Influence of infection by Sacculina carcini (Cirripedia, Rhizocephala) on consumption rate and prey size selection in the shore crab Carcinus maenas

Martin H. Larsen, Jens T. Høeg, Kim Nørgaard Mouritsen

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Parasites generally influence the feeding behavior of their host and may therefore indirectly impact ecosystem structure and functioning if the host plays an ecological key role. The ecologically important shore crab (Carcinus maenas) is commonly infected by the rhizocephalan parasite Sacculina carcini that aside from inflicting behavioral change, castration and ceased molting, also feminizes its male host morphologically. The latter results in reduced cheliped size, and, together with the other parasite-induced effects, this may potentially impact host feeding behavior. In two separate laboratory experiments, we offered infected and uninfected adult male crabs respectively ad libitum small, easy-to-handle blue mussels (Mytilus edulis) (10–15mm in shell-length), and a limited, size-structured prey population (15–45mm in shell-length; seven size-classes, ten mussels per class) during 10–15days. Corrected for carapace width, the per capita consumption rate of the infected and uninfected crabs was similar in either experiment, both regarding number of mussels and amount of tissue dry-weight consumed. Also, the median mussel size preyed upon when exposed to the size-structure prey population was unaffected by infection. However, infected crabs preyed less frequently (26%) on intermediate mussel sizes (25–30mm) than uninfected crabs. For both infected and uninfected crabs the median prey size increased linearly with maximum claw height. Host dry weight was significantly reduced by infection, assumed to be the result of the morphological feminization (reduced appendage size) rather than reflecting poorer general condition of infected individuals. Infected crabs were nonetheless subjected to a higher mortality rate than uninfected crabs during the experimental period. We conclude that Sacculina infection has a very limited effect on its host crabs' feeding biology and that any measurable ecosystem ramifications of the host–parasite association must originate from other processes; for instance reduced mean size (infection inhibits molting) and density (infection increases mortality) of the crab population where parasitism is high.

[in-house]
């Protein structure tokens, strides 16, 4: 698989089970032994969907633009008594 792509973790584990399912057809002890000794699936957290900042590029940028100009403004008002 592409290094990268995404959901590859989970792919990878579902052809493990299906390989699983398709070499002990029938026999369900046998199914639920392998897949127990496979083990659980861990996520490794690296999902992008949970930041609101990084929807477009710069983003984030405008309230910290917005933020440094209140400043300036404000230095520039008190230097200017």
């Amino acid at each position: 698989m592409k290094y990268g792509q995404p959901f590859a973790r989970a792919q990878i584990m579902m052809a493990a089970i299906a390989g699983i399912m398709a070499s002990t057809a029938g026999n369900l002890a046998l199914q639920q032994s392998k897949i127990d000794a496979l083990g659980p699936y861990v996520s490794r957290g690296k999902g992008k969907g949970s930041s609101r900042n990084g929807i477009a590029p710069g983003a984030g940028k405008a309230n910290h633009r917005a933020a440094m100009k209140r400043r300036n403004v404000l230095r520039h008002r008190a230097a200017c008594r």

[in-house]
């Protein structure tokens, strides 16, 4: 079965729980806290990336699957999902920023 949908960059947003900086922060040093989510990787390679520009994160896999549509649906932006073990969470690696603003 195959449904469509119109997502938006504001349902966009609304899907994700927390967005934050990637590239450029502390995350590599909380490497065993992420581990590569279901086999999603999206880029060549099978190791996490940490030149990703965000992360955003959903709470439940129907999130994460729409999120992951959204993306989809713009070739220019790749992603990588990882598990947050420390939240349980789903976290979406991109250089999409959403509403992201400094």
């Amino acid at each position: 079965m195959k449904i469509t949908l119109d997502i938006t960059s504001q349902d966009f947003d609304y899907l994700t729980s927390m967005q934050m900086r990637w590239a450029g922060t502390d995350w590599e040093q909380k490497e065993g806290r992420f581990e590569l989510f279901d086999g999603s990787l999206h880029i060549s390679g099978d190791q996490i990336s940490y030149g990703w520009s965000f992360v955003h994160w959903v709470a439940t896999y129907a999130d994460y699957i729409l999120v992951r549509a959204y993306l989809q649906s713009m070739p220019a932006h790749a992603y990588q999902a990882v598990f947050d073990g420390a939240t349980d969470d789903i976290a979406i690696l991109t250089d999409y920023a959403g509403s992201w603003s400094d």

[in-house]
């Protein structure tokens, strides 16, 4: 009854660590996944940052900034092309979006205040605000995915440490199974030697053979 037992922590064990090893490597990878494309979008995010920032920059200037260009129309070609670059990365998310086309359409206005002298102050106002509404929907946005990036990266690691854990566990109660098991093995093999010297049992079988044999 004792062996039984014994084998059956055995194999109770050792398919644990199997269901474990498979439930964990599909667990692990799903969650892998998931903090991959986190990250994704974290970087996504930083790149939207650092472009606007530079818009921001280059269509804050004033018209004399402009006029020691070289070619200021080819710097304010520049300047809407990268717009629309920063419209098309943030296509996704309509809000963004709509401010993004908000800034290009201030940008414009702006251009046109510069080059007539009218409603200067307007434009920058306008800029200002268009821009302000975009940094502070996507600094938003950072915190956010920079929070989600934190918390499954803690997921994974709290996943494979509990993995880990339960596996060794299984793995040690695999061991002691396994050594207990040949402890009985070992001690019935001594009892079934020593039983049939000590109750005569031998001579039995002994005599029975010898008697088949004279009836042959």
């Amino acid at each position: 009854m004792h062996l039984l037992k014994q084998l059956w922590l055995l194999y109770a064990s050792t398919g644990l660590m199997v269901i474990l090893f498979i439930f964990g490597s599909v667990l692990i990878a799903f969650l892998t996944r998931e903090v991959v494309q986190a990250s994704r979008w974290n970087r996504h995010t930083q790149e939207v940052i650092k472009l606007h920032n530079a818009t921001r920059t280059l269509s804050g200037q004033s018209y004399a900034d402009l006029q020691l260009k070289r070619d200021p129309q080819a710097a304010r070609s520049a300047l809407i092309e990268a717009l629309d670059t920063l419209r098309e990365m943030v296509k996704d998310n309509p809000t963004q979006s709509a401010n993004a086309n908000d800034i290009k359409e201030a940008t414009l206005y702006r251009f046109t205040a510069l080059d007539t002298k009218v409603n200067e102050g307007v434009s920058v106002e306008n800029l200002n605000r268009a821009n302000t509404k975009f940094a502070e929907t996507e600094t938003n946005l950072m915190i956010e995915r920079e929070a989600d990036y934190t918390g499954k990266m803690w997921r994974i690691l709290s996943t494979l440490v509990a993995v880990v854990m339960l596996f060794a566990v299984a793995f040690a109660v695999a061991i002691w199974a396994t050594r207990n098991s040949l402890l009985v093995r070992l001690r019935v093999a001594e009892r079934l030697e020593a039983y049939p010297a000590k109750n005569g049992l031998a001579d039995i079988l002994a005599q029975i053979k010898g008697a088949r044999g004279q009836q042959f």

Original languageEnglish
JournalJournal of Experimental Marine Biology and Ecology
Pages (from-to)209-215
Publication statusPublished - 2013
Externally publishedYes


  • Community structure
  • Feeding behavior
  • Feminization
  • Host–parasite interaction
  • Mytilus edulis
  • Parasitism


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